Internet privacy will be mostly gone by 2025, according to experts

Over 2,500 experts were interviewed.
By Thor Benson  |  Dec. 22, 2014 at 9:12 PM
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WASHINGTON, Dec. 22 (UPI) -- According to a new Pew Research Center report, most experts think internet privacy is on its way out.

The research center asked over 2,500 technology experts if politicians and technology innovators would create a trusted privacy-rights infrastructure by 2025, what is most likely to happen by then and the future of privacy in a broader sense.

55 percent of respondents said a "trusted privacy-rights infrastructure" would not exist by 2025.

Vytautas Butrimas, the chief adviser to a major government's ministry, said George Orwell may have been "optimistic" when imagining "Big Brother."

"Privacy will be the new taboo and will not be appreciated or understood by upcoming generations," wrote an anonymous responder.

"Public norms will continue to trend toward the desire for more privacy, while people's actions will tend toward giving up more and more control over their data," wrote Joe Kochan, the chief operating officer for US Ignite.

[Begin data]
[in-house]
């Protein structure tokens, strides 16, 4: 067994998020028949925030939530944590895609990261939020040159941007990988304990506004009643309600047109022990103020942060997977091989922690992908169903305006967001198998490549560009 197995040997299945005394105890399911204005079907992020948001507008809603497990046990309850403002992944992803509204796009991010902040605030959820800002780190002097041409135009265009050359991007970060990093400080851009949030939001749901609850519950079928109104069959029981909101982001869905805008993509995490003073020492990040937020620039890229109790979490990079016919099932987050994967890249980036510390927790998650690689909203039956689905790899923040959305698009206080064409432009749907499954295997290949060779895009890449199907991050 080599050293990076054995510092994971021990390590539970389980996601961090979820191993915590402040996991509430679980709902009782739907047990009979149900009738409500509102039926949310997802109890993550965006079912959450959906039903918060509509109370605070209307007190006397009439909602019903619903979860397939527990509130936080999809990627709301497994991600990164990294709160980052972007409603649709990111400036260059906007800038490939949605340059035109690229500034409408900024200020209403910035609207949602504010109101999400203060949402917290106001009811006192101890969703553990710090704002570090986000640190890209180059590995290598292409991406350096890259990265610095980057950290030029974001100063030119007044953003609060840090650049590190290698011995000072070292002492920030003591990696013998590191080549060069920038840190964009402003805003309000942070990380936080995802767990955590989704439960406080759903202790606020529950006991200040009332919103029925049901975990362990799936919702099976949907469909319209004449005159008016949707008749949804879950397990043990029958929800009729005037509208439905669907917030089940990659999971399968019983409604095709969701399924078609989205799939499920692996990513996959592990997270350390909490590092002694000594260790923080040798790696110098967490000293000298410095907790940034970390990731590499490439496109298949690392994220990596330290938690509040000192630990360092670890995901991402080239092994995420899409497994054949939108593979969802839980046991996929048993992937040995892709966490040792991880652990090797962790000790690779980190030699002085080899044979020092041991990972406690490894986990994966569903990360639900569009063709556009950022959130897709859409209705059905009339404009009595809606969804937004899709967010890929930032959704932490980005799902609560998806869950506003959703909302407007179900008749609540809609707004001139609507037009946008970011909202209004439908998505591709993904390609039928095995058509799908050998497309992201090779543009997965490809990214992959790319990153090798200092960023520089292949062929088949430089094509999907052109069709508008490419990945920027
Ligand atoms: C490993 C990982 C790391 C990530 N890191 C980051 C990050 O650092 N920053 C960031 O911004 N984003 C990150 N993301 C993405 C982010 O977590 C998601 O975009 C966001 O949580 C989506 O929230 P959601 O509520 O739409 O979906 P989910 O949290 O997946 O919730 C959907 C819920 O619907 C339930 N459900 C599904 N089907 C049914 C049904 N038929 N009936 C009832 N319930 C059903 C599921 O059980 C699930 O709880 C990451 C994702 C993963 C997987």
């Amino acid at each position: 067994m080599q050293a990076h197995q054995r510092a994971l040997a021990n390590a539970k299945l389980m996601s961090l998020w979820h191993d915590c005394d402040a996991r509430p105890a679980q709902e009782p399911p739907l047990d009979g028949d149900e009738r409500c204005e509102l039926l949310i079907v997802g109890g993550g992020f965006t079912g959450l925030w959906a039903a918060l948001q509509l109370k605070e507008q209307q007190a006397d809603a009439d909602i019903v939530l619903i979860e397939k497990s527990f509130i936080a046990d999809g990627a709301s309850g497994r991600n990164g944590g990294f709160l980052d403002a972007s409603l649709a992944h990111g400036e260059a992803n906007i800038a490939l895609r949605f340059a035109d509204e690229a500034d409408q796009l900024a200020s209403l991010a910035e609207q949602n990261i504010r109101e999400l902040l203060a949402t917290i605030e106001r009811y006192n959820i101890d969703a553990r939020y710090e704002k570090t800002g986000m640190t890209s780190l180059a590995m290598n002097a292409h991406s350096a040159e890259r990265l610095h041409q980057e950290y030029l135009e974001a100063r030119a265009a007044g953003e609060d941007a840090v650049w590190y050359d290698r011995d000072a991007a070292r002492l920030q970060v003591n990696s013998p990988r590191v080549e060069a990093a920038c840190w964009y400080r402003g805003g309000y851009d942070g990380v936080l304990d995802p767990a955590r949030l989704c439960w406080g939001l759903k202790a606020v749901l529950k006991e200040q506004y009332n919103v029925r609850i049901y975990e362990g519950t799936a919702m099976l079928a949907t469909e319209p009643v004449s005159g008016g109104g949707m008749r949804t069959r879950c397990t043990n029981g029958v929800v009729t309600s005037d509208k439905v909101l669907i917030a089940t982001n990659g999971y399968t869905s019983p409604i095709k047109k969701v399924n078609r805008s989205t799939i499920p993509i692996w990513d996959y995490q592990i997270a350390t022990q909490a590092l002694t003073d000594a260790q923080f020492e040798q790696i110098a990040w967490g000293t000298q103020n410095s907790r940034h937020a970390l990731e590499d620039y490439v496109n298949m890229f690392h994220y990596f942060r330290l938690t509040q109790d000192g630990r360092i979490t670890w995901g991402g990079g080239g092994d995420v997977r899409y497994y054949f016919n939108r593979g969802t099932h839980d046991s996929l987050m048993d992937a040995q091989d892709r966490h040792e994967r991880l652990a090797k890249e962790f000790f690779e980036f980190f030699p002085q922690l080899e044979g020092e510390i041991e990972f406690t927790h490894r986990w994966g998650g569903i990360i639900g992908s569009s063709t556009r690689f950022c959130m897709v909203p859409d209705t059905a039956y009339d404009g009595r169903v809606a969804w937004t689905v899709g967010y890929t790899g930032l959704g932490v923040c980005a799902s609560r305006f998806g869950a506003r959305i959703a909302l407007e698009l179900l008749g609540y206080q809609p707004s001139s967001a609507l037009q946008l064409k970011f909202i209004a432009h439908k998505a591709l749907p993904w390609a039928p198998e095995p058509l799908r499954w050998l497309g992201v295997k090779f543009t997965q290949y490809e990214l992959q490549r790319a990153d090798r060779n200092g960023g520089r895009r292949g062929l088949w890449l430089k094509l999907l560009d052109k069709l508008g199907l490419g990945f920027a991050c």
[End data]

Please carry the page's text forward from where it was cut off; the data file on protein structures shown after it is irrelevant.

The report explains how people tend to want privacy, but they also want to share everything they're doing and thinking with their friends. The more people share, the more government and corporations can track and store the data to identify trends. Many experts noted the government is slow to build laws around technology, and the laws it creates often don't lean toward increased privacy. There is also the fact technology moves very quickly.

The report also explains that privacy and the defenses for privacy will continue to battle for the foreseeable future. Many experts noted that the cryptography that protects data and the programs made to break the cryptography are in an eternal "arms race."

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